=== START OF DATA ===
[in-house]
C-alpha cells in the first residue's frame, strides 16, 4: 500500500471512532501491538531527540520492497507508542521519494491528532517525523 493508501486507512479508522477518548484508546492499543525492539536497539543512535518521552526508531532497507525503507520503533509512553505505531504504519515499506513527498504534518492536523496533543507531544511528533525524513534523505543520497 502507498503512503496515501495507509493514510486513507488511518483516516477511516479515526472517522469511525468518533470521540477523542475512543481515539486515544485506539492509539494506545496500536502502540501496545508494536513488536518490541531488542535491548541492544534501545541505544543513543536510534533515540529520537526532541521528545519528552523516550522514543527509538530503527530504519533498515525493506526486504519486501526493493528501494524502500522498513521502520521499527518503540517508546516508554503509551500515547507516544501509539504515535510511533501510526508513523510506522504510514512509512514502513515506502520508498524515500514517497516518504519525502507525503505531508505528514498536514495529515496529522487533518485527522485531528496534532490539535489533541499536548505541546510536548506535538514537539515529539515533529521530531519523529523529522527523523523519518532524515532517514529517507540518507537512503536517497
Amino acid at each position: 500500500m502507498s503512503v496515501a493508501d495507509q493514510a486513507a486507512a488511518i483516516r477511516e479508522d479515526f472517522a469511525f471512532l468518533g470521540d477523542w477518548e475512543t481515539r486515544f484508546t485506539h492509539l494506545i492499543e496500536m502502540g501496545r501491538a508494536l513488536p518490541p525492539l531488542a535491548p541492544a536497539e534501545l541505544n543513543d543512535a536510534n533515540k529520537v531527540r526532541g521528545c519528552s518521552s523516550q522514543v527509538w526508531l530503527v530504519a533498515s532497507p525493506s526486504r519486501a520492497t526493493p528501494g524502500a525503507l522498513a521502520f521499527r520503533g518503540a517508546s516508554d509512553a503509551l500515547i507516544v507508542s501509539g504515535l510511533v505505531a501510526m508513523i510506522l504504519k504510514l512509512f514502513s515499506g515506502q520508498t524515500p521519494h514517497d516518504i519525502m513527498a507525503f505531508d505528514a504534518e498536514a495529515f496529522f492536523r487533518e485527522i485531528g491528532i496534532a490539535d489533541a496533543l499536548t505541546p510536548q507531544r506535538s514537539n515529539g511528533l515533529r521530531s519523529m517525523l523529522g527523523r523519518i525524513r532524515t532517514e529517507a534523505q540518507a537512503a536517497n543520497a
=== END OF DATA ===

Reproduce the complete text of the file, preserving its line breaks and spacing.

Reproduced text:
[in-house]
C-alpha cells in the first residue's frame, strides 16, 4: 500500500471512532501491538531527540520492497507508542521519494491528532517525523 493508501486507512479508522477518548484508546492499543525492539536497539543512535518521552526508531532497507525503507520503533509512553505505531504504519515499506513527498504534518492536523496533543507531544511528533525524513534523505543520497 502507498503512503496515501495507509493514510486513507488511518483516516477511516479515526472517522469511525468518533470521540477523542475512543481515539486515544485506539492509539494506545496500536502502540501496545508494536513488536518490541531488542535491548541492544534501545541505544543513543536510534533515540529520537526532541521528545519528552523516550522514543527509538530503527530504519533498515525493506526486504519486501526493493528501494524502500522498513521502520521499527518503540517508546516508554503509551500515547507516544501509539504515535510511533501510526508513523510506522504510514512509512514502513515506502520508498524515500514517497516518504519525502507525503505531508505528514498536514495529515496529522487533518485527522485531528496534532490539535489533541499536548505541546510536548506535538514537539515529539515533529521530531519523529523529522527523523523519518532524515532517514529517507540518507537512503536517497
Amino acid at each position: 500500500m502507498s503512503v496515501a493508501d495507509q493514510a486513507a486507512a488511518i483516516r477511516e479508522d479515526f472517522a469511525f471512532l468518533g470521540d477523542w477518548e475512543t481515539r486515544f484508546t485506539h492509539l494506545i492499543e496500536m502502540g501496545r501491538a508494536l513488536p518490541p525492539l531488542a535491548p541492544a536497539e534501545l541505544n543513543d543512535a536510534n533515540k529520537v531527540r526532541g521528545c519528552s518521552s523516550q522514543v527509538w526508531l530503527v530504519a533498515s532497507p525493506s526486504r519486501a520492497t526493493p528501494g524502500a525503507l522498513a521502520f521499527r520503533g518503540a517508546s516508554d509512553a503509551l500515547i507516544v507508542s501509539g504515535l510511533v505505531a501510526m508513523i510506522l504504519k504510514l512509512f514502513s515499506g515506502q520508498t524515500p521519494h514517497d516518504i519525502m513527498a507525503f505531508d505528514a504534518e498536514a495529515f496529522f492536523r487533518e485527522i485531528g491528532i496534532a490539535d489533541a496533543l499536548t505541546p510536548q507531544r506535538s514537539n515529539g511528533l515533529r521530531s519523529m517525523l523529522g527523523r523519518i525524513r532524515t532517514e529517507a534523505q540518507a537512503a536517497n543520497a